AUGUSTA, Ga. (WJBF) – The CSRA is seeing an increasing number of people overdosing from drugs, many of them dying. Local health leaders say these narcotics are made more dangerous with Fentanyl.

“You got three choices. You got recovery. You got jail. And you got death. Pick one,” said Richard Harmon, Executive Director of Day By Day.

Harmon started helping people suffering from drug addition and their families four years ago after it hit close to home.

“Our son was an addict. And because of the things that we went through with him over a 12 year period that we didn’t understand as parents, because we were the greatest enablers of the world, we learned that’s not the way you do things,” he told us adding that his son has been clean for the past five years.

Now through his non-profit, Harmon can be found going in and out of drug areas, which he said knows no location, age, ethnicity or socio economic status. Whether its South Carolina or Georgia, which has a hot bed between the Washington Road corridor between I-20 and Bobby Jones Expressway, he said more people, especially women, are becoming addicted to the opioid Fentanyl.

“I’ve actually taken one person out of one motel that called me and asked me to pick him up and I did,” Harmon explained. “When I got there, two doors to two rooms were wide open and I could see six people in one room and seven in the other. All of them shooting up at the same time.”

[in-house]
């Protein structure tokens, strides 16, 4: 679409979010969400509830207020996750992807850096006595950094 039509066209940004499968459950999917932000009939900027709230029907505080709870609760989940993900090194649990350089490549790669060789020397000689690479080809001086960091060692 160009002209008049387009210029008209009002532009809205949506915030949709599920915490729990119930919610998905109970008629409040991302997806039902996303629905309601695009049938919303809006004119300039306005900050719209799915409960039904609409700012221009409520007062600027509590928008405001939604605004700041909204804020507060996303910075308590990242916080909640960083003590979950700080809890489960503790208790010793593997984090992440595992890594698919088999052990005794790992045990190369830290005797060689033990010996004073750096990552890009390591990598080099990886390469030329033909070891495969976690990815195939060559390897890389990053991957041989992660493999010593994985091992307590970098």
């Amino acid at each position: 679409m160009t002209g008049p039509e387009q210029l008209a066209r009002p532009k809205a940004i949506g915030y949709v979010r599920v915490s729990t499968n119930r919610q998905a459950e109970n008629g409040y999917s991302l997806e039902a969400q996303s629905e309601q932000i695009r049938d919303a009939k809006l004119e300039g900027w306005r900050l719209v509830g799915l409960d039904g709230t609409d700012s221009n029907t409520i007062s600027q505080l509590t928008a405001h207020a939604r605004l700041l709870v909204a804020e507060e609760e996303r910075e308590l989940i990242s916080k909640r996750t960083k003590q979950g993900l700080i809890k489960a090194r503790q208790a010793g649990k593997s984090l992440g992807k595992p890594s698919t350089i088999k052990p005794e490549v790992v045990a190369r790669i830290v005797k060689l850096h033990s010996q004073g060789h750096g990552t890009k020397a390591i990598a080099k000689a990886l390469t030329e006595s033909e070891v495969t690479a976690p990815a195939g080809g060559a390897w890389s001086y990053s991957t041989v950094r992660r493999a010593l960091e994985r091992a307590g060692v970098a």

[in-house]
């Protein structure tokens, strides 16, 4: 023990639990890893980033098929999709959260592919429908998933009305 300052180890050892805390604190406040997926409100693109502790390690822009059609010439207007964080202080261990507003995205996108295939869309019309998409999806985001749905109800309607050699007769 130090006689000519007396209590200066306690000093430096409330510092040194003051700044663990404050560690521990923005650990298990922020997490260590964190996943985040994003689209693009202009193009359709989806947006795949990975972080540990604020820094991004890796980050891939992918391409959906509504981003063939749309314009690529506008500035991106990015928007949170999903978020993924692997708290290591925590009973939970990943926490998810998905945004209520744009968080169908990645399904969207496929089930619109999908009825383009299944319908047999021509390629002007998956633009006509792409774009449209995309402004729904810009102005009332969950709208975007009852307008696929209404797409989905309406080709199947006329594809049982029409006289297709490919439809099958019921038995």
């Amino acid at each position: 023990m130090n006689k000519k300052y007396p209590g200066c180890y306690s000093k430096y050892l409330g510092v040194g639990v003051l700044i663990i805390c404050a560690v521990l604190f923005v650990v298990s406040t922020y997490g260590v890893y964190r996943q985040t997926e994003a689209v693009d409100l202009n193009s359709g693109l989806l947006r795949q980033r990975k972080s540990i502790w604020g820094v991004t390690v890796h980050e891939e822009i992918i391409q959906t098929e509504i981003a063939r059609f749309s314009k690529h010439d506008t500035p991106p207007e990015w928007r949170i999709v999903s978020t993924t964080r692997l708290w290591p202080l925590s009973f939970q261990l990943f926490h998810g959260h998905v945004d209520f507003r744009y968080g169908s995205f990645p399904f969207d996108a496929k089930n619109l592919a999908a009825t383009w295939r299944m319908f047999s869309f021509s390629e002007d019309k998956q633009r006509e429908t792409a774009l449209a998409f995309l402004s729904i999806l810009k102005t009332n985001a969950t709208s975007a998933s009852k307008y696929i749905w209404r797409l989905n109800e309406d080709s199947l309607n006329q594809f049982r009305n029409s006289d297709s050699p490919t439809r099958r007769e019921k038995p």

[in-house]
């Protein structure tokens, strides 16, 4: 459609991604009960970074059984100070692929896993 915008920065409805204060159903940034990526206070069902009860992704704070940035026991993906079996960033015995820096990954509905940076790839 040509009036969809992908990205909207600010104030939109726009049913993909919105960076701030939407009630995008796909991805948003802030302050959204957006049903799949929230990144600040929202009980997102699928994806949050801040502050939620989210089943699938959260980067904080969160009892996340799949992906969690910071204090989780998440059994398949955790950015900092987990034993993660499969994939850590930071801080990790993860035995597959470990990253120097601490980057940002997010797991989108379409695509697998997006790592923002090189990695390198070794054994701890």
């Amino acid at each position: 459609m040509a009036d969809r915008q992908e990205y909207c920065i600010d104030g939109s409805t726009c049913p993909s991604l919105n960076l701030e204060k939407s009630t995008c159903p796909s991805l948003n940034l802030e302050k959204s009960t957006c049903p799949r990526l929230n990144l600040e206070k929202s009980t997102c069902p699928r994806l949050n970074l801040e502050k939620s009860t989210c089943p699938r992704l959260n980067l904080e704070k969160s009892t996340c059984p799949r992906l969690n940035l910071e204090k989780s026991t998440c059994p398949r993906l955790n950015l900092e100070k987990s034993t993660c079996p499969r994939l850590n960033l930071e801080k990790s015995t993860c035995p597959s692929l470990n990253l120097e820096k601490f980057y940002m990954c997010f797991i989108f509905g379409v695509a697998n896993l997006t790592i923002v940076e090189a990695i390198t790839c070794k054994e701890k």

“If you’re taking these drugs, it’s not a matter of if, it’s when it’s going to happen,” Richmond County Coroner Mark Bowen explained.

Coroner Bowen reported since 2020, overdose deaths increased from 48 to 63. And he said most of them are from drug mixtures that included Fentanyl, making the cocktail more deadly.

He added, “Heroine, Cocaine, Oxycodone, Morphine.”

The same drug mixtures, including mostly Fentanyl, can be found among the high number of overdose deaths reported by the Aiken County Coroner. His data shows 74 overdose deaths in 2020 and 59 in 2021.

And for those who survive, it’s an up hill battle, but not without help. Aiken Center, which offers substance use, abuse and addiction treatment saw more than 116 patients with opioid use in 2020 and 129 patients in 2021. Data shows some of the high burden areas for fatal and non fatal overdoses are North Augusta, Aiken and Warrenville.

But they offer free Fentanyl test strip kits and lifesaving Narcan nasal spray, no questions asked. According to staff at Aiken Center, they are dispensed without an appointment necessary at the agency office in Aiken, 1105 Gregg Hwy, as well as at Aiken Center’s Savannah River ROC, which is located within the Community Ministry of North Augusta’s office at 531 Belvedere-Clearwater Rd in Belvedere, SC. 

But another recovery group, 143 Ministries, focuses on a cure using the Bible and Jesus Christ.

Boyd Long, who is the Men’s Director for Immanuel House at 143 Ministries told us, “Ultimately, people use because they don’t like the way they feel. We not only teach them why they use, but we go back to the original addictions and the things that led them to change the way that they use.”

Long said they are seeing more people addicted to Fentanyl too, especially the younger crowd. But armed with a new recovery manual written by 143 Ministries leader Cliff Nobles, they believe women and men can be restored after the drugs are out of their systems.

“Once they go to detox they come to us. We really start loving them back to life,” Long said.

Long adds the hotline to call for help from 143 Ministries is 1 (800) 560-7143. Ext. 1 for Katherine’s Way and Ext. 2 for Immanuel House.

Photojournalist: Gary Hipps